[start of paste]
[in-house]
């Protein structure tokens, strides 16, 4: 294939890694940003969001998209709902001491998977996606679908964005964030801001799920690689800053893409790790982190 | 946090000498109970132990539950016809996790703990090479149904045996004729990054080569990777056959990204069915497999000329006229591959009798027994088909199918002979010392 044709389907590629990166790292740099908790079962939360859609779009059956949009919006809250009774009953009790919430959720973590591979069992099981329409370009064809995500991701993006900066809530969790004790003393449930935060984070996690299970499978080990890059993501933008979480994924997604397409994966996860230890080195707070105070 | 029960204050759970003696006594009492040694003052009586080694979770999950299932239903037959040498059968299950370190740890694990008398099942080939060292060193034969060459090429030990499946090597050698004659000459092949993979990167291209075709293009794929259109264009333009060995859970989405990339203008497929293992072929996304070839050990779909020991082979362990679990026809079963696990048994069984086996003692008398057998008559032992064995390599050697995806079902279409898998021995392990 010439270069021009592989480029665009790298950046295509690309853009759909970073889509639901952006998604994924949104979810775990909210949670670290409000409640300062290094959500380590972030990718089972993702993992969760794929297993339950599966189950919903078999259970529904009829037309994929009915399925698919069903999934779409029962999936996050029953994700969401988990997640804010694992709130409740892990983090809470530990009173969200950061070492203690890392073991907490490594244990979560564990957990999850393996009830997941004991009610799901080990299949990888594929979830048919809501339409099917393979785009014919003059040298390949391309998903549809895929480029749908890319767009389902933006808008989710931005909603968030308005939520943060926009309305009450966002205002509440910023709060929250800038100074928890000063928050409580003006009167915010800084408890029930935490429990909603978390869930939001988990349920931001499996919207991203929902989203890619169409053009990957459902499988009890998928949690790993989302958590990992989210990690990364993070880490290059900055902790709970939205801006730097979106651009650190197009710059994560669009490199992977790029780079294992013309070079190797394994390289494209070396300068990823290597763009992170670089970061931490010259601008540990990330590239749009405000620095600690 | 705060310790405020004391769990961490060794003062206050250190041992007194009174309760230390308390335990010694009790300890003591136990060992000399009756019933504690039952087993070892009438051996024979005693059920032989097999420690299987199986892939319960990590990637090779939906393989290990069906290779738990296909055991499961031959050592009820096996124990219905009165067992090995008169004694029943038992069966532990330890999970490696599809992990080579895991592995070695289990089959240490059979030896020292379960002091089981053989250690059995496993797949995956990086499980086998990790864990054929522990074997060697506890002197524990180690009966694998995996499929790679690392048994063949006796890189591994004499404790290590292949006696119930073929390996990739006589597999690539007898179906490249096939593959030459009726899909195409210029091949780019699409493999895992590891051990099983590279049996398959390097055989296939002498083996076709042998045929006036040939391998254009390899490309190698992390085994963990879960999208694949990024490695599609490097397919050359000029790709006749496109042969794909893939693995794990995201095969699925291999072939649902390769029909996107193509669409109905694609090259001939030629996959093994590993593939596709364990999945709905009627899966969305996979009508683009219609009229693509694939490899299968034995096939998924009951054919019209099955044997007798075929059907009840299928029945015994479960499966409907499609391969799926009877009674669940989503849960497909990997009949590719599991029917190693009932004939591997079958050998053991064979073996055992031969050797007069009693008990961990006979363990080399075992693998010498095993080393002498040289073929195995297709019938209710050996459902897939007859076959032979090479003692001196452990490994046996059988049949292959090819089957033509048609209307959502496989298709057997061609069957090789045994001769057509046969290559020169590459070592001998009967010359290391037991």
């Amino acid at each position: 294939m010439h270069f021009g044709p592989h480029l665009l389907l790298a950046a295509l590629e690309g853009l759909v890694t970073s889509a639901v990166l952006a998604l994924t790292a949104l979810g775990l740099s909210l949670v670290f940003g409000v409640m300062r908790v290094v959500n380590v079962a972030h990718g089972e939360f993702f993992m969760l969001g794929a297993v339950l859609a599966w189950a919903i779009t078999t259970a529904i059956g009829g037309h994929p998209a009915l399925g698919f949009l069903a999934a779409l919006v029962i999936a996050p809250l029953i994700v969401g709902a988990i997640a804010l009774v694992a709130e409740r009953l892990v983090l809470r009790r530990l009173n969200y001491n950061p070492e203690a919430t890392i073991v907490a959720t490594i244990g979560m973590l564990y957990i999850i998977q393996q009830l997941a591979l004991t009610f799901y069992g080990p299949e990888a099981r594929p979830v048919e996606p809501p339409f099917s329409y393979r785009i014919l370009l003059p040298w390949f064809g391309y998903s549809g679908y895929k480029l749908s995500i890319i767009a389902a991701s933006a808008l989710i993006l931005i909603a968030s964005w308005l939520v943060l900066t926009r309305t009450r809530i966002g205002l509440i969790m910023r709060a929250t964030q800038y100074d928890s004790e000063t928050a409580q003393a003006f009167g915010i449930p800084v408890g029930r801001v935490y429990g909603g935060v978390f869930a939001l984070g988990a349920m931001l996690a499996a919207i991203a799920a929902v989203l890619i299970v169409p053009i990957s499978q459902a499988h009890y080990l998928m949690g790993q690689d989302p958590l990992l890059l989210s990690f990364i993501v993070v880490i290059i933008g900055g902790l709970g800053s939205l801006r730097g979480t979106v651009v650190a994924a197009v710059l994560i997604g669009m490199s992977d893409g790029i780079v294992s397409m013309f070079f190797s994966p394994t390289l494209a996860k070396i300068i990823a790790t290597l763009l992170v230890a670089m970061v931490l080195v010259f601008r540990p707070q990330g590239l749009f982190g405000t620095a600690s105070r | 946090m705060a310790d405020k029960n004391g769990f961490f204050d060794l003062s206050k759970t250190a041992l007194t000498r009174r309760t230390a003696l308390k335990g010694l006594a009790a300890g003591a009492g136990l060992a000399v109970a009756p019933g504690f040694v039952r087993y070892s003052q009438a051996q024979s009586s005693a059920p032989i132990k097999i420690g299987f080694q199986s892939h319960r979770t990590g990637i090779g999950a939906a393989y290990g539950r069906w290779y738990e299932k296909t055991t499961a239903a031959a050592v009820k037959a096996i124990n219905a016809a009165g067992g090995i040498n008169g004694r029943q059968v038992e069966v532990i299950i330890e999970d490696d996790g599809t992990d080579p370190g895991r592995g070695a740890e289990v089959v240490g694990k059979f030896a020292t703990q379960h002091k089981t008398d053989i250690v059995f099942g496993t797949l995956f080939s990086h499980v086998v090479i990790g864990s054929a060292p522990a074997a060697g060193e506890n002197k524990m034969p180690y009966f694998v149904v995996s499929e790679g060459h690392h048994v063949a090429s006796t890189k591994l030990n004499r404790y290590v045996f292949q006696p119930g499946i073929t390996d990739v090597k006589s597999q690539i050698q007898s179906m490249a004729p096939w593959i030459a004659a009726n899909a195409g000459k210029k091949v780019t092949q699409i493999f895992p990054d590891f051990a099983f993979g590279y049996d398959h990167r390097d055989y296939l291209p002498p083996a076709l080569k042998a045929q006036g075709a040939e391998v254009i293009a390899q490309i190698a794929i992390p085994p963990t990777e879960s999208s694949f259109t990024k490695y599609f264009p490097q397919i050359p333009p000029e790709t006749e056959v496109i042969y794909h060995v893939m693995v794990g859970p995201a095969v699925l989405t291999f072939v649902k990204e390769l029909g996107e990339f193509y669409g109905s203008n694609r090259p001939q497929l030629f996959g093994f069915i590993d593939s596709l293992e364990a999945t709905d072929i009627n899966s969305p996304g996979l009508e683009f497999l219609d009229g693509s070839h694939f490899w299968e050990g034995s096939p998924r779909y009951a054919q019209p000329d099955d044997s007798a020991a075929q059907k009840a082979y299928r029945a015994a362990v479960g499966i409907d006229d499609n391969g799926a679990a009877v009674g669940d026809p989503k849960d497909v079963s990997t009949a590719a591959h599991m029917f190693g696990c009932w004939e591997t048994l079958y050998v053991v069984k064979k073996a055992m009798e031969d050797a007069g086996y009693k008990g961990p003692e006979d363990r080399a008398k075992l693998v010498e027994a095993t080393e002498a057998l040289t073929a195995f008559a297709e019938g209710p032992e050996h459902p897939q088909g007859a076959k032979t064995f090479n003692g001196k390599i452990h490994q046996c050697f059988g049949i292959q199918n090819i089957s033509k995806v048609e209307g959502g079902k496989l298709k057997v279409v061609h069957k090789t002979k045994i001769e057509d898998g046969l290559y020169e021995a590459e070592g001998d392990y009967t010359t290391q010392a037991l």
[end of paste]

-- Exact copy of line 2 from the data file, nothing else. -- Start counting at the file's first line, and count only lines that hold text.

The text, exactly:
């Protein structure tokens, strides 16, 4: 294939890694940003969001998209709902001491998977996606679908964005964030801001799920690689800053893409790790982190 | 946090000498109970132990539950016809996790703990090479149904045996004729990054080569990777056959990204069915497999000329006229591959009798027994088909199918002979010392 044709389907590629990166790292740099908790079962939360859609779009059956949009919006809250009774009953009790919430959720973590591979069992099981329409370009064809995500991701993006900066809530969790004790003393449930935060984070996690299970499978080990890059993501933008979480994924997604397409994966996860230890080195707070105070 | 029960204050759970003696006594009492040694003052009586080694979770999950299932239903037959040498059968299950370190740890694990008398099942080939060292060193034969060459090429030990499946090597050698004659000459092949993979990167291209075709293009794929259109264009333009060995859970989405990339203008497929293992072929996304070839050990779909020991082979362990679990026809079963696990048994069984086996003692008398057998008559032992064995390599050697995806079902279409898998021995392990 010439270069021009592989480029665009790298950046295509690309853009759909970073889509639901952006998604994924949104979810775990909210949670670290409000409640300062290094959500380590972030990718089972993702993992969760794929297993339950599966189950919903078999259970529904009829037309994929009915399925698919069903999934779409029962999936996050029953994700969401988990997640804010694992709130409740892990983090809470530990009173969200950061070492203690890392073991907490490594244990979560564990957990999850393996009830997941004991009610799901080990299949990888594929979830048919809501339409099917393979785009014919003059040298390949391309998903549809895929480029749908890319767009389902933006808008989710931005909603968030308005939520943060926009309305009450966002205002509440910023709060929250800038100074928890000063928050409580003006009167915010800084408890029930935490429990909603978390869930939001988990349920931001499996919207991203929902989203890619169409053009990957459902499988009890998928949690790993989302958590990992989210990690990364993070880490290059900055902790709970939205801006730097979106651009650190197009710059994560669009490199992977790029780079294992013309070079190797394994390289494209070396300068990823290597763009992170670089970061931490010259601008540990990330590239749009405000620095600690 | 705060310790405020004391769990961490060794003062206050250190041992007194009174309760230390308390335990010694009790300890003591136990060992000399009756019933504690039952087993070892009438051996024979005693059920032989097999420690299987199986892939319960990590990637090779939906393989290990069906290779738990296909055991499961031959050592009820096996124990219905009165067992090995008169004694029943038992069966532990330890999970490696599809992990080579895991592995070695289990089959240490059979030896020292379960002091089981053989250690059995496993797949995956990086499980086998990790864990054929522990074997060697506890002197524990180690009966694998995996499929790679690392048994063949006796890189591994004499404790290590292949006696119930073929390996990739006589597999690539007898179906490249096939593959030459009726899909195409210029091949780019699409493999895992590891051990099983590279049996398959390097055989296939002498083996076709042998045929006036040939391998254009390899490309190698992390085994963990879960999208694949990024490695599609490097397919050359000029790709006749496109042969794909893939693995794990995201095969699925291999072939649902390769029909996107193509669409109905694609090259001939030629996959093994590993593939596709364990999945709905009627899966969305996979009508683009219609009229693509694939490899299968034995096939998924009951054919019209099955044997007798075929059907009840299928029945015994479960499966409907499609391969799926009877009674669940989503849960497909990997009949590719599991029917190693009932004939591997079958050998053991064979073996055992031969050797007069009693008990961990006979363990080399075992693998010498095993080393002498040289073929195995297709019938209710050996459902897939007859076959032979090479003692001196452990490994046996059988049949292959090819089957033509048609209307959502496989298709057997061609069957090789045994001769057509046969290559020169590459070592001998009967010359290391037991």